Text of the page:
Now everything is “comments in the hallway” and no one will come to his defense.

David says he does not intend to appeal, although he explains: “I have not resigned formally because I still have time, but I lost interest because, when I think of appealing to the Minister of Higher Education, I wonder who this official answers to and it makes me feel like not even starting the process.”

To the question of what he intends to do with his life now, David jokingly replies: “What I was doing: inventing,” that is figuring out some way to get by, “like all young people do in Cuba.”

Young Cuban Journalists Look at Their Profession / 14ymedio, Reinaldo Escobar

The official press knows that it can criticize an official, but not a government policy. (14ymedio)

14ymedio bigger14ymedio, Reinaldo Escobar, Havana, 8 February 2017 – Now underway is the second meeting of young journalists at the Jose Marti International Journalism Institute in Havana. The main objective of the event, organized by the Cuban Journalists Union (UPEC), is to discuss “journalism and citizen participation, and communication in the context of updating Cuba’s social-economic model.”

The news reports published in the official press, in addition to reviewing the 24 proposals from the previous meeting, held in December 2015, reiterate “the urgency of a change in the routines of production and a transformation of the management model.”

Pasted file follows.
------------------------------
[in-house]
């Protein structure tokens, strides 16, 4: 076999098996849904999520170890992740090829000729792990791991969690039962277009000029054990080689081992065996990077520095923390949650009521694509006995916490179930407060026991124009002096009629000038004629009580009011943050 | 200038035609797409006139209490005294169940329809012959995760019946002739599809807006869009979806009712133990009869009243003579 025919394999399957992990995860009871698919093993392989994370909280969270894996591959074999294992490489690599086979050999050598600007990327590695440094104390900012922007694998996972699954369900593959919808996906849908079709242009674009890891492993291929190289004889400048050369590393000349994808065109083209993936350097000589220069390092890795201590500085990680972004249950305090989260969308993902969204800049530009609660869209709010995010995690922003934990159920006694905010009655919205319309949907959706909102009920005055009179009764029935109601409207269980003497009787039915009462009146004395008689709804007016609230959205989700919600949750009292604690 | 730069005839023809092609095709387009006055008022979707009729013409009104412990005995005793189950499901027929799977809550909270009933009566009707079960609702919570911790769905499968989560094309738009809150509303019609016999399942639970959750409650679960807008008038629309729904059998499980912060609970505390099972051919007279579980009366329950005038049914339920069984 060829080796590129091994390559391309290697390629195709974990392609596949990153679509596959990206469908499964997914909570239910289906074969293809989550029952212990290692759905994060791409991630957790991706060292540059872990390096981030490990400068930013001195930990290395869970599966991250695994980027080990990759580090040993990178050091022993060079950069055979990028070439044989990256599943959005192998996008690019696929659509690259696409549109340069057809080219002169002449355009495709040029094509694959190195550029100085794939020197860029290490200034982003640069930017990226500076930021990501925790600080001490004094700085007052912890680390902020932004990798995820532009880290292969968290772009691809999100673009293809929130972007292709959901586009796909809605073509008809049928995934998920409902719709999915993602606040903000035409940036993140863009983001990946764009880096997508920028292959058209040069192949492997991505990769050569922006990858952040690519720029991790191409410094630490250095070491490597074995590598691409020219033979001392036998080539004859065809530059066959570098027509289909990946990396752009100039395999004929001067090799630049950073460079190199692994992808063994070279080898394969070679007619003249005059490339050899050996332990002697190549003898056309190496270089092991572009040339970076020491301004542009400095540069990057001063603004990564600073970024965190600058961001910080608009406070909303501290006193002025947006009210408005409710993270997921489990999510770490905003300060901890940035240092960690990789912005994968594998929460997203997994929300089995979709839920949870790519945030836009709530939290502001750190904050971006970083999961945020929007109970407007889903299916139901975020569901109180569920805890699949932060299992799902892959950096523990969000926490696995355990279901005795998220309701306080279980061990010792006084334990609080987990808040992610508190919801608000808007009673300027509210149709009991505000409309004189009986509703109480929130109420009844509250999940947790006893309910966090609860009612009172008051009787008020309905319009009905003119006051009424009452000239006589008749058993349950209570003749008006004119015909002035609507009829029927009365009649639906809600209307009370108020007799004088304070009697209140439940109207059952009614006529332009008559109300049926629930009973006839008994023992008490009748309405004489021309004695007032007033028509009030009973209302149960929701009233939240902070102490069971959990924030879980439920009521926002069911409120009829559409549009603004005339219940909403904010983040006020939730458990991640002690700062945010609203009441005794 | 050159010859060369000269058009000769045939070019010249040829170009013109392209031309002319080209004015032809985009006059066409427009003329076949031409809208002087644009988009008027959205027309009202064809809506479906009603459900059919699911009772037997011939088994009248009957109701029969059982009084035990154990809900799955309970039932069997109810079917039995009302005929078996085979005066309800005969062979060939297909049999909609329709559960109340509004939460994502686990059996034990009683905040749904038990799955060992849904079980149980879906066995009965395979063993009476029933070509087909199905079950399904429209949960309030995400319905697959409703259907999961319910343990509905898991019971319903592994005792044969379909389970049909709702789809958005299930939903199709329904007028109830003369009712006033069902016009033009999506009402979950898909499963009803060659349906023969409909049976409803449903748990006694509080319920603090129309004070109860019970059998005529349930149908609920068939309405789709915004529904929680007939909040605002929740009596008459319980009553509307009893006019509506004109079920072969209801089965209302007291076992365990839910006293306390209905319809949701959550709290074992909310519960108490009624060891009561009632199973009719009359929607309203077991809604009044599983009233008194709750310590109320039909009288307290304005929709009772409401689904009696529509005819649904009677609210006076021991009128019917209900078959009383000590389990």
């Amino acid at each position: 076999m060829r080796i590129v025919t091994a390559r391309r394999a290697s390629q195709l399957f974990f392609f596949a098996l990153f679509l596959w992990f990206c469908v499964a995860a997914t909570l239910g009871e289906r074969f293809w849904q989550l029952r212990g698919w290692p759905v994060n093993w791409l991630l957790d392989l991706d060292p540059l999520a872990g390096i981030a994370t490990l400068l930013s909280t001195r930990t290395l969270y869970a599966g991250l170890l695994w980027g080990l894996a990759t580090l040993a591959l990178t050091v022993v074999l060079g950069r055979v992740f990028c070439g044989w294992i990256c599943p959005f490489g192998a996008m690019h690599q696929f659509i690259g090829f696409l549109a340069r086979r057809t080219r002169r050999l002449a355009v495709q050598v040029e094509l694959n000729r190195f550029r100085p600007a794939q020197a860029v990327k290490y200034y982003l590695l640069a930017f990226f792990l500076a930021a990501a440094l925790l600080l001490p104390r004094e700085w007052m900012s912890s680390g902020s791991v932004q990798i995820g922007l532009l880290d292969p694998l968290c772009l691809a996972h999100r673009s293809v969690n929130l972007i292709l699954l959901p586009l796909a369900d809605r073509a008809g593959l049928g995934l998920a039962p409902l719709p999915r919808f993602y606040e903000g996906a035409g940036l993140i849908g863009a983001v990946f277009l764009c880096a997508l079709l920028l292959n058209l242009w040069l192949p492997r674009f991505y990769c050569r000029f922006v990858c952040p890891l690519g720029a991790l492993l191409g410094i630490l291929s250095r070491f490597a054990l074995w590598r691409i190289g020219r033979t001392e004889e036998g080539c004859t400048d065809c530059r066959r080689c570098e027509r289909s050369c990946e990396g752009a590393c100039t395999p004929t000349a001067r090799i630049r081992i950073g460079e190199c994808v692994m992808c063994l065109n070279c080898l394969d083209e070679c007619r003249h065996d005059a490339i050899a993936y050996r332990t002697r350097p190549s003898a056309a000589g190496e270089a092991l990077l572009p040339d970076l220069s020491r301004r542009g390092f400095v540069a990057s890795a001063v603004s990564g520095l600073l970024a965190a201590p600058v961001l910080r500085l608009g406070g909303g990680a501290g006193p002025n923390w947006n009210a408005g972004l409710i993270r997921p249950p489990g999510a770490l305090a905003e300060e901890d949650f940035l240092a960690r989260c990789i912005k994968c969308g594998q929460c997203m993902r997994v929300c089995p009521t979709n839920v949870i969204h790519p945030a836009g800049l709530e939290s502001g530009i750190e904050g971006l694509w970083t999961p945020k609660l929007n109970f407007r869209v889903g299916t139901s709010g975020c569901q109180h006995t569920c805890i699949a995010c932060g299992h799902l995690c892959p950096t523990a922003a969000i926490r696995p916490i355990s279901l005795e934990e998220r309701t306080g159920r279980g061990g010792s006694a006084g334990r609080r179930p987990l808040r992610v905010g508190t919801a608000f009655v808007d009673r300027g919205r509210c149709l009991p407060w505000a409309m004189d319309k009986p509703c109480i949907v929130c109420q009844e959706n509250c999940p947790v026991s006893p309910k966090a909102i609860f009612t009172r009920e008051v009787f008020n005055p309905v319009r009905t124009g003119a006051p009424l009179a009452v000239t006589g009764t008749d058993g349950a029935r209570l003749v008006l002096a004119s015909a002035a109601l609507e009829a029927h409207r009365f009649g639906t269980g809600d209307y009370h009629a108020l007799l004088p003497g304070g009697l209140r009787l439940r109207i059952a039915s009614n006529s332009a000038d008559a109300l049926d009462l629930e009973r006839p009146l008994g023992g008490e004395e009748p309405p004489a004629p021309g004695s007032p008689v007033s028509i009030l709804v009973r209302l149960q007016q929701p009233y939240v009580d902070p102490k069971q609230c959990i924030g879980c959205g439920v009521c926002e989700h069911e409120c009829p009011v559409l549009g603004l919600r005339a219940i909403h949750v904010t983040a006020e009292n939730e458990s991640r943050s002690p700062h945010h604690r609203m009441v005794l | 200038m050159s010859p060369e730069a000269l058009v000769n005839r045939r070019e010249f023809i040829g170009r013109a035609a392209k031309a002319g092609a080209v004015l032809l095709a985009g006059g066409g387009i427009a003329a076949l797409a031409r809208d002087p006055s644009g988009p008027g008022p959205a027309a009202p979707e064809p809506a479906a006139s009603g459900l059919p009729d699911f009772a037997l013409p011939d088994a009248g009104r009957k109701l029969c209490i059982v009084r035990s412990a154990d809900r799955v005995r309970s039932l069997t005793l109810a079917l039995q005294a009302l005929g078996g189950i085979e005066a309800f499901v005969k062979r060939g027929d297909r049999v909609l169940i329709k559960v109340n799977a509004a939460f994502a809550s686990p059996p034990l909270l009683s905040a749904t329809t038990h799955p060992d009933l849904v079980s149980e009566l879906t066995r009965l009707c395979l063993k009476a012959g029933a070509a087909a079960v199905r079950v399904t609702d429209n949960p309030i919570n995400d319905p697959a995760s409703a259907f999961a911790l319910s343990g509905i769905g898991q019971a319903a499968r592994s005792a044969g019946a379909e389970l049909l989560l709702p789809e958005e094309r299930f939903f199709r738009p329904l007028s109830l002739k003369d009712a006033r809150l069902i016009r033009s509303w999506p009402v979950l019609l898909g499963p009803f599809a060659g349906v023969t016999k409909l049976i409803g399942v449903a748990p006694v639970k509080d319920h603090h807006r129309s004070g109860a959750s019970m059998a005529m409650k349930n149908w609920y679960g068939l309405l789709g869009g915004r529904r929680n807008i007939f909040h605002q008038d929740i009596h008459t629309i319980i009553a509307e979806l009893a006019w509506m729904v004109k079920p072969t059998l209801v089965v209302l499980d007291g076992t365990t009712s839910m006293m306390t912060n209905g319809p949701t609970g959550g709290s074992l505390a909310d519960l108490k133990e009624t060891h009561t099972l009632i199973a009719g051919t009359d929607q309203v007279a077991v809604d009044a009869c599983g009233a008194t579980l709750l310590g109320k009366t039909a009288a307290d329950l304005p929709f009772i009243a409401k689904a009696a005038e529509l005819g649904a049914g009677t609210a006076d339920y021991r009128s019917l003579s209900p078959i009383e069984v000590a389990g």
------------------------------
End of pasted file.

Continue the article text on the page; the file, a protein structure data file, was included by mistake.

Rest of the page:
It is likely that the young participants of this experience will leave with the belief that national journalism is on the verge of change, and that they will have a role in its transformation. This would be the healthiest mistake of their professional career. continue reading

The vast majority of those in charge of deciding what can be published and what must be silenced know perfectly well how diffuse are the limits of their responsibility

Imbued with this useful error, they will return to their newsrooms convinced that the sacred verse of “changing everything that should be changed” will be applied to the mass media so that the press will finally fulfill its social role of keeping the population informed about what is really happening in the country.

The vast majority of those in charge of deciding what can be published and what must be silenced know perfectly well how diffuse are the limits of their responsibility. They know, for example, that they can berate the negligence of an administrator at a collection point where the bananas are rotting on a truck, but they can never criticize the evil effects of the excessive centralization of public administration.

When it comes time to choose, these leading cadres prefer to censor rather than declassify, because, as they know, no director of a newspaper or radio station ever been dismissed for silencing a criticism or hiding complaints in a drawer.

When these impetuous kids return to their media with a new shot of adrenaline, their more experienced colleagues will take the time to explain to them that since the 3rd UPEC Congress, held more than 40 years ago, it seemed that everything would change if they fulfilled the theme of that event: “For a critical, militant and creative journalism.”

Since then, there as been a lot of talk from the podiums about the culture of secrecy and the essential need to undertake rigorous analysis of the problems that afflict the population.